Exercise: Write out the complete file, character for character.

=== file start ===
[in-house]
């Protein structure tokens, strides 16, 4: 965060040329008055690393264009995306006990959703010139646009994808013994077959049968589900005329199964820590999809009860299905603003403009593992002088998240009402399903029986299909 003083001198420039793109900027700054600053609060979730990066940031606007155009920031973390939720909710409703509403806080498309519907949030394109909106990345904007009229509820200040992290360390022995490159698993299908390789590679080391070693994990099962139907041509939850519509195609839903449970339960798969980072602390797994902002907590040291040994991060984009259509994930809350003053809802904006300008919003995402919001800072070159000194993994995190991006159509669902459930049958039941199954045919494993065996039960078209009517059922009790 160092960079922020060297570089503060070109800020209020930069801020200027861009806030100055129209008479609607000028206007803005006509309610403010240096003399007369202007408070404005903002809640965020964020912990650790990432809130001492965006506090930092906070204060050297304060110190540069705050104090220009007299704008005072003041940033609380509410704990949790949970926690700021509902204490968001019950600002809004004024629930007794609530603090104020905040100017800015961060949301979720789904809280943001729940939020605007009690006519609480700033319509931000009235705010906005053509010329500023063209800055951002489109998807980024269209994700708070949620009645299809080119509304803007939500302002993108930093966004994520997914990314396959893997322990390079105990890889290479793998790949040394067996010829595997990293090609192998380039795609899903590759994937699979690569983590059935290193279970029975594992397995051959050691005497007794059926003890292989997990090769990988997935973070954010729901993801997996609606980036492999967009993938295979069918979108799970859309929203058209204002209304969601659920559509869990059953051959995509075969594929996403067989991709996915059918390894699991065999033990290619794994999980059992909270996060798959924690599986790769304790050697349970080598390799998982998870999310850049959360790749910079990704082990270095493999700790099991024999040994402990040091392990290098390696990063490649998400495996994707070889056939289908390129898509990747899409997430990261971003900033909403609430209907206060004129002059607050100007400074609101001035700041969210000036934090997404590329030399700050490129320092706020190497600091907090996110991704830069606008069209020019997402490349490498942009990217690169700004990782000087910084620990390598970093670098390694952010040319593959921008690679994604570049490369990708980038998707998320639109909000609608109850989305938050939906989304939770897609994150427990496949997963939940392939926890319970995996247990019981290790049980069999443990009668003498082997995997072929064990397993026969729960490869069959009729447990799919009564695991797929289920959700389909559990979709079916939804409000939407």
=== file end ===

[in-house]
């Protein structure tokens, strides 16, 4: 965060040329008055690393264009995306006990959703010139646009994808013994077959049968589900005329199964820590999809009860299905603003403009593992002088998240009402399903029986299909 003083001198420039793109900027700054600053609060979730990066940031606007155009920031973390939720909710409703509403806080498309519907949030394109909106990345904007009229509820200040992290360390022995490159698993299908390789590679080391070693994990099962139907041509939850519509195609839903449970339960798969980072602390797994902002907590040291040994991060984009259509994930809350003053809802904006300008919003995402919001800072070159000194993994995190991006159509669902459930049958039941199954045919494993065996039960078209009517059922009790 160092960079922020060297570089503060070109800020209020930069801020200027861009806030100055129209008479609607000028206007803005006509309610403010240096003399007369202007408070404005903002809640965020964020912990650790990432809130001492965006506090930092906070204060050297304060110190540069705050104090220009007299704008005072003041940033609380509410704990949790949970926690700021509902204490968001019950600002809004004024629930007794609530603090104020905040100017800015961060949301979720789904809280943001729940939020605007009690006519609480700033319509931000009235705010906005053509010329500023063209800055951002489109998807980024269209994700708070949620009645299809080119509304803007939500302002993108930093966004994520997914990314396959893997322990390079105990890889290479793998790949040394067996010829595997990293090609192998380039795609899903590759994937699979690569983590059935290193279970029975594992397995051959050691005497007794059926003890292989997990090769990988997935973070954010729901993801997996609606980036492999967009993938295979069918979108799970859309929203058209204002209304969601659920559509869990059953051959995509075969594929996403067989991709996915059918390894699991065999033990290619794994999980059992909270996060798959924690599986790769304790050697349970080598390799998982998870999310850049959360790749910079990704082990270095493999700790099991024999040994402990040091392990290098390696990063490649998400495996994707070889056939289908390129898509990747899409997430990261971003900033909403609430209907206060004129002059607050100007400074609101001035700041969210000036934090997404590329030399700050490129320092706020190497600091907090996110991704830069606008069209020019997402490349490498942009990217690169700004990782000087910084620990390598970093670098390694952010040319593959921008690679994604570049490369990708980038998707998320639109909000609608109850989305938050939906989304939770897609994150427990496949997963939940392939926890319970995996247990019981290790049980069999443990009668003498082997995997072929064990397993026969729960490869069959009729447990799919009564695991797929289920959700389909559990979709079916939804409000939407």